Tuesday, April 27, 2010

[PBN] Biofuel Developments in Fiji - Coconut power on Koro Island

From: The Fiji Sun - 14/03/2010

This was an initiative of the government and the Prime Minister, Commodore Voreqe Bainimarama, was the chief guest at the opening at Nacamaki village.

The opening on March 10 was a momentous occasion for the people of Koro. People from the 14 villages gathered at Nacamaki Village to witness the opening. They knew the biodiesel plant will bring about changes to the villages.

In his address at the opening, the Prime Minister Commodore Bainimarama stressed the importance of government involvement in rural development to lift people's standard of living.

"The government is focused on changes and reforms to strengthen the Fiji economy," he said.

"This new project will improve living standards for the people of Koro in many ways through education, daily family living and village functions.

"Prices for copra now range from $470 a ton in Koro to $600 ton, which will improve the use of coconut resources for more productive social and economic purposes.

The project cost the government $392,050 and took four months to complete.

Commodore Bainimarama stressed the importance of self-sustainability now that they had development right on their doorstep.

With the opening of the plant the people of Koro are now ready to tackle all difficulties they have been facing for the past years.

Education, family, transportation and all other development will no longer be a hindrance with the new work already in place.

Koro Cooperative Chairman, Tevita Vunileba said difficulties faced in the island had been a problem for many years. However they're lucky to have the first ever bio-diesel mill opened in the island.

Before, the islanders relied on coconut, yaqona and taro for their livelihood and traveled once a week to Suva to sell their products.

With the $400,000 mill, Vunileba added there is nothing as an excuse for the people now that they do not have to travel back to Suva to sell their products.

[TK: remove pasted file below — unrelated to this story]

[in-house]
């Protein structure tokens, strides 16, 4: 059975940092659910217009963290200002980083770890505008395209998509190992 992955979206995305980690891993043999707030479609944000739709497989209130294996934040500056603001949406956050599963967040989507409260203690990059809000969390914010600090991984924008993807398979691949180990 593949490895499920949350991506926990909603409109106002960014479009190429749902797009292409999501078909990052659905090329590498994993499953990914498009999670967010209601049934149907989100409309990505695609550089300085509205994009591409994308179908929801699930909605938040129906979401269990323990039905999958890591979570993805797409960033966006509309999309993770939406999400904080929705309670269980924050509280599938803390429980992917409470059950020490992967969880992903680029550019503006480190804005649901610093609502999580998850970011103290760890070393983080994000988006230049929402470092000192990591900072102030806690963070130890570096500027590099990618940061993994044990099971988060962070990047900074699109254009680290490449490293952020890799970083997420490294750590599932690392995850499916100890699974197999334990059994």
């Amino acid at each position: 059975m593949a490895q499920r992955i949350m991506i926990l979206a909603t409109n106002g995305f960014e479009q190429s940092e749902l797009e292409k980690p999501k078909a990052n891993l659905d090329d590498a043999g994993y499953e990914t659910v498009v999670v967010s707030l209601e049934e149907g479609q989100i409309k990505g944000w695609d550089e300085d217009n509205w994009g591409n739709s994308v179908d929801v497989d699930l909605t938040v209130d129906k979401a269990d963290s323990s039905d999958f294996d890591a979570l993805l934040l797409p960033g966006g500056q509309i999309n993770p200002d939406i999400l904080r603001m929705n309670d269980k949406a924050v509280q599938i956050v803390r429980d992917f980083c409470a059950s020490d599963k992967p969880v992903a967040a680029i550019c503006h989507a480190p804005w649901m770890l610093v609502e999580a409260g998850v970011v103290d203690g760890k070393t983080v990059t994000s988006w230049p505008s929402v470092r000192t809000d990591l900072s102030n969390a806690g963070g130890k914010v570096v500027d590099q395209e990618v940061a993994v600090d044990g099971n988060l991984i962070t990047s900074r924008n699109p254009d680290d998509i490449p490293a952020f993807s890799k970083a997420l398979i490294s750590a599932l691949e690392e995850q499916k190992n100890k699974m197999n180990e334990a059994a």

However, all the 14 villages will sell their coconuts to the Koro Cooperative which will then take it over to the mill.

"We have long been waiting for such development and now that it is here, villagers have to give in all their efforts to rake in more avenues for families and village welfare," he said.

"This is great relief and we are ready to work together to be able to produce for the betterment of our children and communities.

"People now do not have any excuses to lag behind because they have the mill which brings about$500 fortnight revenue to a family.

Assistant Roko, Koro, Saimoni Dobui said they would like to extend their sincere thanks to the government for hearing to their plea they have been waiting for in the past years.

Coconut biodiesel will reduce our dependency on imported fuel, create import substitution revenue, provide employment, has potential to electrify rural areas in a big way, reduce pollutant emissions in our atmosphere and proudly will be produced in the island of Koro.

Coconut biodiesel can change the transportation sector of this country forever, and one of the first impressions motorists will notice about neat biodiesel is the absence of soot (black smoke due to incomplete combustion of fossil fuel) that is pouring on our city roads everyday from vehicle exhausts.

Biodiesel investment would be the most innovative scheme this country can put its money into.

There have been many exhaustive studies done on coconut oil as a biofuel. A paper prepared by an American company gave this short summary:

  • Coconut oil makes an excellent diesel substitute with some criteria
  • It solidifies at approx 25°C
  • It runs best on station plant with constant fixed load of around 75% capacity
  • It runs best with indirect injection systems
  • It operates better at approx 70°C as the viscosity is lower
  • Clean the injector every 150 hours for the first year to determine the level of carbonizing and set up a suitable future regime.
  • A duel tank system works well starting and running the first 15min on petroleum diesel then switching over to coconut oil and end the days work in the reverse manner shutting down fore the last 15mins on petroleum diesel.
  • Preheat the CNO fuel using a heat exchanger running off the cooling system
  • It is NOT successful with Lucas/CAV rotary injector pumps and the more modern engines but older style engines coming out of China and India are much more suited as is gravity feed fuel tanks.
  • Coconut oil has less emissions and toxic fumes than petroleum diesel fuel
  • Coconut oil runs smoother and reduces engine knock
  • Coconut oil is available to the producer in remote areas to run machinery and generate electricity when the roads are cut off in the wet or prices are too high
  • Coconut Oil is a sustainable resource
  • Coconuts can save the nation millions of dollars by replacing much of the diesel fuel imported for cars, trucks and generators.
Source: http://www.fijisun.com.fj/main_page/view.asp?id=35933

Check for earlier Pacific Biofuel posts:

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